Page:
I know that it is difficult for people to get away. I know that it is expensive in terms of both time and money (although there is financial assistance available). I know that we all have non-stop schedules. But (and I know that this may sound narcissistic and overly dramatic) I personally feel that we are at a time not unlike Dr. King’s March on Washington, not unlike Breaking Down the Berlin Wall, not unlike Tiananmen Square. That is, there are specific moments in time that actually do affect the course of history. Their outcomes revise the course of world history. They determine the trajectory of the future.
Is it hyperbole to put this moment in that context? Perhaps.
But consider the following:
We are talking about the prospect of America entering its Third War in a little over 10 years with potentially massive consequences in terms of death, destruction and economic upheaval for the U.S., Israel, Iran and the rest of the world. There can be very little doubt that military action against Iran is going to set a new trajectory for the Middle East – and quite possibly the entire world.
So, is that worth taking two-three days of our time? I do not ask this rhetorically nor do I question anyone’s answer to that question.
All that I am saying is that from my personal perspective, we are at a watershed moment for our country, for Israel, and for the world as a whole. We have a chance to do something to influence what direction our government takes. I urge you to join me at the J Street Conference in D.C. March 24-26 and to meet with your Member of Congress face-to-face on Tuesday, March 27. Tell her/him directly how you feel.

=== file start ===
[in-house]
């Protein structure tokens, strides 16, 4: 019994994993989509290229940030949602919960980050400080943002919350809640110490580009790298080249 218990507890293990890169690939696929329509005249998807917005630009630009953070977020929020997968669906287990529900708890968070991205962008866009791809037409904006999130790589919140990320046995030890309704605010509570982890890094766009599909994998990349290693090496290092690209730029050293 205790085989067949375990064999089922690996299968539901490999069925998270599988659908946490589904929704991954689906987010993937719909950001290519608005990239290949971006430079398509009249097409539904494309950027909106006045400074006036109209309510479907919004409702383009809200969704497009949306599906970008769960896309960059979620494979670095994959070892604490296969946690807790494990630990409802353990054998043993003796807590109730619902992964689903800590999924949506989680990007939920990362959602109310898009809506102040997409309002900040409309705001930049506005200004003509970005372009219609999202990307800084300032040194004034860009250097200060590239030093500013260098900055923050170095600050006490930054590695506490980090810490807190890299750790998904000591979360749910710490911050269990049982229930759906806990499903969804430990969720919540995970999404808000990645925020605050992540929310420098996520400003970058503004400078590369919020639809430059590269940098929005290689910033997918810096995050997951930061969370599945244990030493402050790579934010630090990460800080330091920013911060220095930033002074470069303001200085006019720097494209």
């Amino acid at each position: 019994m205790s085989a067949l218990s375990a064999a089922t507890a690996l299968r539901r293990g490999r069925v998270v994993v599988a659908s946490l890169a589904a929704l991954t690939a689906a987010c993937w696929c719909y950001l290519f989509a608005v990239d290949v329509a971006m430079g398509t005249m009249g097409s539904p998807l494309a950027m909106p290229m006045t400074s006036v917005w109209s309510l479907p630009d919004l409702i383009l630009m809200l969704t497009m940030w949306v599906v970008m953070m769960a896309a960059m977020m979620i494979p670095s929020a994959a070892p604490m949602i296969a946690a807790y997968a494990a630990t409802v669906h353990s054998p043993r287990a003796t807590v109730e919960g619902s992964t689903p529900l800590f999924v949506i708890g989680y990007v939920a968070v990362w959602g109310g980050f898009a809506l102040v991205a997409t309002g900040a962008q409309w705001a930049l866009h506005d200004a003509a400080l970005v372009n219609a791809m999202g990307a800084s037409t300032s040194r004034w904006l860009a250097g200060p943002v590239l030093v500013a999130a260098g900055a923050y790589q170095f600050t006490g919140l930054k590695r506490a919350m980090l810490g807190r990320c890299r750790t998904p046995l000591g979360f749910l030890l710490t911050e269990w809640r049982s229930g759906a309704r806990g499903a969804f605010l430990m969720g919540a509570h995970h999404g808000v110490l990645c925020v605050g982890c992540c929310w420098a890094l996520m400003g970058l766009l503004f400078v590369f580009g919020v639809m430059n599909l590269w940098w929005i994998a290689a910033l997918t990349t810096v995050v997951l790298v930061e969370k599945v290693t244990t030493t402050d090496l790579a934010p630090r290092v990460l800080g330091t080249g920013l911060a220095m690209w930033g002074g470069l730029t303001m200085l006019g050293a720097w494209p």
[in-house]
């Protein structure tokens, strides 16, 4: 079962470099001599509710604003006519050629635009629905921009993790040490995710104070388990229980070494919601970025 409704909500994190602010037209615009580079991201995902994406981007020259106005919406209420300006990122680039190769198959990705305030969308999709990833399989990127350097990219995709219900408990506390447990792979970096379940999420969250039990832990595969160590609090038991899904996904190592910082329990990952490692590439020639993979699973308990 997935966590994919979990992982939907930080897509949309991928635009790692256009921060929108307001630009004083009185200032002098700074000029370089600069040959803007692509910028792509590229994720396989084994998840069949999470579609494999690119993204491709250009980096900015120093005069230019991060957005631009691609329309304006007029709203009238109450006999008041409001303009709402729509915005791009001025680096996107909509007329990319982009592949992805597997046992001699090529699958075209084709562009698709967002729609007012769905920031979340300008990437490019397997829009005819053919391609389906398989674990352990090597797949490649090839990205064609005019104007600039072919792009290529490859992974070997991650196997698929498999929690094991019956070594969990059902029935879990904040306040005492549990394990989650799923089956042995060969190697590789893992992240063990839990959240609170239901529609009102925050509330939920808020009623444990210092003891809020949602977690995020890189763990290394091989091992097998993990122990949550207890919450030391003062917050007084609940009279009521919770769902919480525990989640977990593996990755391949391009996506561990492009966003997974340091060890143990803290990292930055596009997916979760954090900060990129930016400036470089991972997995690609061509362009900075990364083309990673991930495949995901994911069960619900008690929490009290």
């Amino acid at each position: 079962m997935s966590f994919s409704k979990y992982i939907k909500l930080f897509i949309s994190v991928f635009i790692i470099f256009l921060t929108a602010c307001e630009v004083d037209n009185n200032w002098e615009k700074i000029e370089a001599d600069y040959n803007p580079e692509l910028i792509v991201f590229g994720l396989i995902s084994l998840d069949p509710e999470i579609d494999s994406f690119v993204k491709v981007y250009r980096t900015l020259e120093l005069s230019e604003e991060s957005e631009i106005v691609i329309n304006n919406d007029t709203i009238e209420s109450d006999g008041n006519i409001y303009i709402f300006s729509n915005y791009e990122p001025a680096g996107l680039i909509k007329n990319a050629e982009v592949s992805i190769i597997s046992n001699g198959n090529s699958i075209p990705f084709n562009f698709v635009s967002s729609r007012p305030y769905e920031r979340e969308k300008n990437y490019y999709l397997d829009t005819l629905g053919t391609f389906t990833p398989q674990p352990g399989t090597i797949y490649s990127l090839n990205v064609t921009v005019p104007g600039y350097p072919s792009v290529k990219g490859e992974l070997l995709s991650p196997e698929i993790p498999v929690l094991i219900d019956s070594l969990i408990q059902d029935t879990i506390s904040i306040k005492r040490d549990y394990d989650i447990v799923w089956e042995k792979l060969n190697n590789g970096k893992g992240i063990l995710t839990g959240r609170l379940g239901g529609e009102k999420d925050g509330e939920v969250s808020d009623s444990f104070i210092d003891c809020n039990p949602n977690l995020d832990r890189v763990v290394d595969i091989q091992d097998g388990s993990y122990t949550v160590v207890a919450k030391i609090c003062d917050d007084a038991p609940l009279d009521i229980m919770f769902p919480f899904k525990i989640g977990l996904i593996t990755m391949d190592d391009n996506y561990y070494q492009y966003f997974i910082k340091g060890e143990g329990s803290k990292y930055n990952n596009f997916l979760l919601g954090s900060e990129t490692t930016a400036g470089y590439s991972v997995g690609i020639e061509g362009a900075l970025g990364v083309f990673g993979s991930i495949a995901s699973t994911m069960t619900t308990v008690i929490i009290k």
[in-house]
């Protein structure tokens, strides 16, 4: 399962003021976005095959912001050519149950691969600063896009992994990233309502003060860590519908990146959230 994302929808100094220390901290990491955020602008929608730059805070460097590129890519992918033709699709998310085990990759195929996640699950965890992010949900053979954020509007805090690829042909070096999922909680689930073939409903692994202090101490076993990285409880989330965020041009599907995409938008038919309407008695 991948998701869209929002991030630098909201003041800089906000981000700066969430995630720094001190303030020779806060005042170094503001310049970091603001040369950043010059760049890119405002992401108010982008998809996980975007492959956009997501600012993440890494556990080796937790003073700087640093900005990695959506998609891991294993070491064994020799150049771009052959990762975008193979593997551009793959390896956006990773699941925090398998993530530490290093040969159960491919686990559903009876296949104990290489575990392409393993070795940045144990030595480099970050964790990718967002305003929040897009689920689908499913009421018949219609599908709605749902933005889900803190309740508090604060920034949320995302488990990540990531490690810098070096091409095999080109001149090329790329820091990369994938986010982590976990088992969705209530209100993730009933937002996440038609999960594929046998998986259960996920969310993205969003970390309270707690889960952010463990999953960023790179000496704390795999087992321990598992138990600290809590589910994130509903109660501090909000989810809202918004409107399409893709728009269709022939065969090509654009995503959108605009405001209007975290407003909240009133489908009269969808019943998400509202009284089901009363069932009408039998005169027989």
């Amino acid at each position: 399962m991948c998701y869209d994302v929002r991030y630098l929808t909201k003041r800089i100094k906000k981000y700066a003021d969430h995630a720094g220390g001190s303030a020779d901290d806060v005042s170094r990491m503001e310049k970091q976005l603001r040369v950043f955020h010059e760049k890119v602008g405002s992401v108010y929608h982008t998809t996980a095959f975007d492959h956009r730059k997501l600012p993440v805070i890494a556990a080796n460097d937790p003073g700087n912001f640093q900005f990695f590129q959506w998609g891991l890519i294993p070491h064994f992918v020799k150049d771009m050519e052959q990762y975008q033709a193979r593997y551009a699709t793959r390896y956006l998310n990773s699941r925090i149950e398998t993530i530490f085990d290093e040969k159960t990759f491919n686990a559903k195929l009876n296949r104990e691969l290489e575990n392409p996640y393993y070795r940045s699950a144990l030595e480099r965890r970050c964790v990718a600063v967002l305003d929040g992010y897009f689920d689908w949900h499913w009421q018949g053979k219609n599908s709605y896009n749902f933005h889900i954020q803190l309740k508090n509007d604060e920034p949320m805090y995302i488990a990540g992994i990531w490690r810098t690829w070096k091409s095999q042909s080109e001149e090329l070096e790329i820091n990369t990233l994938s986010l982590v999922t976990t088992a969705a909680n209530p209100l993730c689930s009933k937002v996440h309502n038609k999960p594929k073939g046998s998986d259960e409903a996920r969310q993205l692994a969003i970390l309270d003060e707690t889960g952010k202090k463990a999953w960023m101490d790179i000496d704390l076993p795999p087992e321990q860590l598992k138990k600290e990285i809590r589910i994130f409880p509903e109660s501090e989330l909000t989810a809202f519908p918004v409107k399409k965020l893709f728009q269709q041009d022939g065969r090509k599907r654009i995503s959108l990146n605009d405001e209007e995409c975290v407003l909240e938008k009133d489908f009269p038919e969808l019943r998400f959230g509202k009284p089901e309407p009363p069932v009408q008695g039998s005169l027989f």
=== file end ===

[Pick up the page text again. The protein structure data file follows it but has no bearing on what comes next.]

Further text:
For anyone who reads this who would like more information on the Conference, you can find it here http://conference.jstreet.org/
For anyone who reads this who would like to consider going and might want more specific details – please contact me at beyondzerosum.gmail.com and let’s discuss.
For anyone who reads this and is so convinced that they want to sign up right away, please go here http://www.wynjade.com/jstreet12/
Follow BeyondZeroSum at www.twitter/beyondzs
For a thoughtful alternative approach to dealing with Iran, see Foreign Policy blog post: Using religion to restrain Iran’s nuclear program
- Obama Says Military Option on Iran Not a ‘Bluff’ – New York Times (nytimes.com)
- Obama to Israel: ‘I don’t bluff’ (thehill.com)
Best wishes for a happy, healthy and sweet 5772.
May we all work to move the world a bit closer to Tikkun Olam this coming New Year.
Enjoy this cute – though a little bit corny – New Year’s video. I think it will brighten your day.
- L’Shana Tovah (whitehouse.gov)
Is There Anything Funny About Abbas Going to The UN? Watch J Street’s Jeremy Ben-Ami TONIGHT on COLBERT, and We’ll See
I just wanted to share some exciting news: I’m on my way to New York to appear on tonight’s episode of The Colbert Report (11:30PM EST on Comedy Central)!
Israel politics and the conflict are making headlines everywhere this week; at this crucial time for our movement and this issue, I am excited to make the case for a two-state solution to a wide national audience (albeit against one of the toughest “news anchors” on tv!).
Wish me luck!
Could The Domestic Social Protests in Israel Be The Greatest Impetus for Moving Towards a Two State Solution?
With all of the emphasis (and rightly so) on the domestic economic and political crises here in the U.S. , it may be lost on people that there are huge (and growing) demonstrations against Israeli government social policy going on in Israel virtually as we speak. Reports are that Saturday night there were 300-350,000 people in the streets. As Dimi Reider and Azziz Abu Sarah, wrote in an op-ed published last Wednesday,